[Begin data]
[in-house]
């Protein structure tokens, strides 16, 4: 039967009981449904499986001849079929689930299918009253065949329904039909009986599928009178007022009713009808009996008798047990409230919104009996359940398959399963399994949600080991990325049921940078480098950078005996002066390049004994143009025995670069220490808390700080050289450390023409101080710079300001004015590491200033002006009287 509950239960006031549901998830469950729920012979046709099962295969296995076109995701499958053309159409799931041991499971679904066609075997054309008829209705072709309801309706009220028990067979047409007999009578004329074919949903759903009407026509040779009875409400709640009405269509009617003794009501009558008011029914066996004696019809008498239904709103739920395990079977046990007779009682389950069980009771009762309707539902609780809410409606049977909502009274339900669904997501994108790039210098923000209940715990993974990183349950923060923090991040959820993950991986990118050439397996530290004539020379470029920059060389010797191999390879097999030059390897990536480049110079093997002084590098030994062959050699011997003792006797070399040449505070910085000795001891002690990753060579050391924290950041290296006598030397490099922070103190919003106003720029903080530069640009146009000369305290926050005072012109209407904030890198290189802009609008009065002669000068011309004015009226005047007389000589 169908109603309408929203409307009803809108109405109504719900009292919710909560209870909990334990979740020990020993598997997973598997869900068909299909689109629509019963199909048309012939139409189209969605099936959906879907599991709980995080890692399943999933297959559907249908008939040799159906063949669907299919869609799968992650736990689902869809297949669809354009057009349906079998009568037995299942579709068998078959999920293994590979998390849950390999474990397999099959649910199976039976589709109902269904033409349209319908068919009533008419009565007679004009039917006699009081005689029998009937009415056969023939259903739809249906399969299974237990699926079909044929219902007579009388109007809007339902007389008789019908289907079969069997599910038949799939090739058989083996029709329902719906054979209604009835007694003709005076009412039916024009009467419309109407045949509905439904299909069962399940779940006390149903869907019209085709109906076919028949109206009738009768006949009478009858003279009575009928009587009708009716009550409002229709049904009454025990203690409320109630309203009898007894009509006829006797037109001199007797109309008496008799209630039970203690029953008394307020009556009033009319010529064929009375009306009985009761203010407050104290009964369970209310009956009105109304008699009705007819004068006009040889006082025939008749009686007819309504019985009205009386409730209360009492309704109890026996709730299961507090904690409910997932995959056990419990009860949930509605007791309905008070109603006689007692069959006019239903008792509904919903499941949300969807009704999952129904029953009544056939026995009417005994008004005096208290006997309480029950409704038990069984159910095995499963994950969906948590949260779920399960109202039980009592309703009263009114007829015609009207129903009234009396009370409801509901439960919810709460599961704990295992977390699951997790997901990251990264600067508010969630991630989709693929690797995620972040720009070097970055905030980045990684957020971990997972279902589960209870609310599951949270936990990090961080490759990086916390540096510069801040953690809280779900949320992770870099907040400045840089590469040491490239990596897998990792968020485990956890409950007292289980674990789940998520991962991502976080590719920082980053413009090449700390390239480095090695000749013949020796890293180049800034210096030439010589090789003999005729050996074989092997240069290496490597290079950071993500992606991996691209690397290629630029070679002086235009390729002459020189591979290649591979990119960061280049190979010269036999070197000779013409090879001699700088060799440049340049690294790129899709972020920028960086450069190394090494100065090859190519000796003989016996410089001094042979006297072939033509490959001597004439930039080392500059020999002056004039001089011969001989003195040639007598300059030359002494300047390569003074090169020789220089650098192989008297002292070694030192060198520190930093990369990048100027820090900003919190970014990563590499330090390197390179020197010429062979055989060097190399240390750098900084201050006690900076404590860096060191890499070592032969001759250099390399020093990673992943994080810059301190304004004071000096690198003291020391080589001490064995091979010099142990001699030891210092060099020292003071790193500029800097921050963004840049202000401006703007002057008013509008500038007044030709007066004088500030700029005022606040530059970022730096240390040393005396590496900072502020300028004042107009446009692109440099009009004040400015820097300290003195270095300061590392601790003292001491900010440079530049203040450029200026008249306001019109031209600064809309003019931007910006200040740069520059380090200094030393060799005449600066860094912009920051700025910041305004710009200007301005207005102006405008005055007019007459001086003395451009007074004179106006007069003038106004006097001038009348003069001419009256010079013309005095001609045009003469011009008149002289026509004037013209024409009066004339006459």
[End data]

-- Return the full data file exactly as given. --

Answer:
[in-house]
């Protein structure tokens, strides 16, 4: 039967009981449904499986001849079929689930299918009253065949329904039909009986599928009178007022009713009808009996008798047990409230919104009996359940398959399963399994949600080991990325049921940078480098950078005996002066390049004994143009025995670069220490808390700080050289450390023409101080710079300001004015590491200033002006009287 509950239960006031549901998830469950729920012979046709099962295969296995076109995701499958053309159409799931041991499971679904066609075997054309008829209705072709309801309706009220028990067979047409007999009578004329074919949903759903009407026509040779009875409400709640009405269509009617003794009501009558008011029914066996004696019809008498239904709103739920395990079977046990007779009682389950069980009771009762309707539902609780809410409606049977909502009274339900669904997501994108790039210098923000209940715990993974990183349950923060923090991040959820993950991986990118050439397996530290004539020379470029920059060389010797191999390879097999030059390897990536480049110079093997002084590098030994062959050699011997003792006797070399040449505070910085000795001891002690990753060579050391924290950041290296006598030397490099922070103190919003106003720029903080530069640009146009000369305290926050005072012109209407904030890198290189802009609008009065002669000068011309004015009226005047007389000589 169908109603309408929203409307009803809108109405109504719900009292919710909560209870909990334990979740020990020993598997997973598997869900068909299909689109629509019963199909048309012939139409189209969605099936959906879907599991709980995080890692399943999933297959559907249908008939040799159906063949669907299919869609799968992650736990689902869809297949669809354009057009349906079998009568037995299942579709068998078959999920293994590979998390849950390999474990397999099959649910199976039976589709109902269904033409349209319908068919009533008419009565007679004009039917006699009081005689029998009937009415056969023939259903739809249906399969299974237990699926079909044929219902007579009388109007809007339902007389008789019908289907079969069997599910038949799939090739058989083996029709329902719906054979209604009835007694003709005076009412039916024009009467419309109407045949509905439904299909069962399940779940006390149903869907019209085709109906076919028949109206009738009768006949009478009858003279009575009928009587009708009716009550409002229709049904009454025990203690409320109630309203009898007894009509006829006797037109001199007797109309008496008799209630039970203690029953008394307020009556009033009319010529064929009375009306009985009761203010407050104290009964369970209310009956009105109304008699009705007819004068006009040889006082025939008749009686007819309504019985009205009386409730209360009492309704109890026996709730299961507090904690409910997932995959056990419990009860949930509605007791309905008070109603006689007692069959006019239903008792509904919903499941949300969807009704999952129904029953009544056939026995009417005994008004005096208290006997309480029950409704038990069984159910095995499963994950969906948590949260779920399960109202039980009592309703009263009114007829015609009207129903009234009396009370409801509901439960919810709460599961704990295992977390699951997790997901990251990264600067508010969630991630989709693929690797995620972040720009070097970055905030980045990684957020971990997972279902589960209870609310599951949270936990990090961080490759990086916390540096510069801040953690809280779900949320992770870099907040400045840089590469040491490239990596897998990792968020485990956890409950007292289980674990789940998520991962991502976080590719920082980053413009090449700390390239480095090695000749013949020796890293180049800034210096030439010589090789003999005729050996074989092997240069290496490597290079950071993500992606991996691209690397290629630029070679002086235009390729002459020189591979290649591979990119960061280049190979010269036999070197000779013409090879001699700088060799440049340049690294790129899709972020920028960086450069190394090494100065090859190519000796003989016996410089001094042979006297072939033509490959001597004439930039080392500059020999002056004039001089011969001989003195040639007598300059030359002494300047390569003074090169020789220089650098192989008297002292070694030192060198520190930093990369990048100027820090900003919190970014990563590499330090390197390179020197010429062979055989060097190399240390750098900084201050006690900076404590860096060191890499070592032969001759250099390399020093990673992943994080810059301190304004004071000096690198003291020391080589001490064995091979010099142990001699030891210092060099020292003071790193500029800097921050963004840049202000401006703007002057008013509008500038007044030709007066004088500030700029005022606040530059970022730096240390040393005396590496900072502020300028004042107009446009692109440099009009004040400015820097300290003195270095300061590392601790003292001491900010440079530049203040450029200026008249306001019109031209600064809309003019931007910006200040740069520059380090200094030393060799005449600066860094912009920051700025910041305004710009200007301005207005102006405008005055007019007459001086003395451009007074004179106006007069003038106004006097001038009348003069001419009256010079013309005095001609045009003469011009008149002289026509004037013209024409009066004339006459």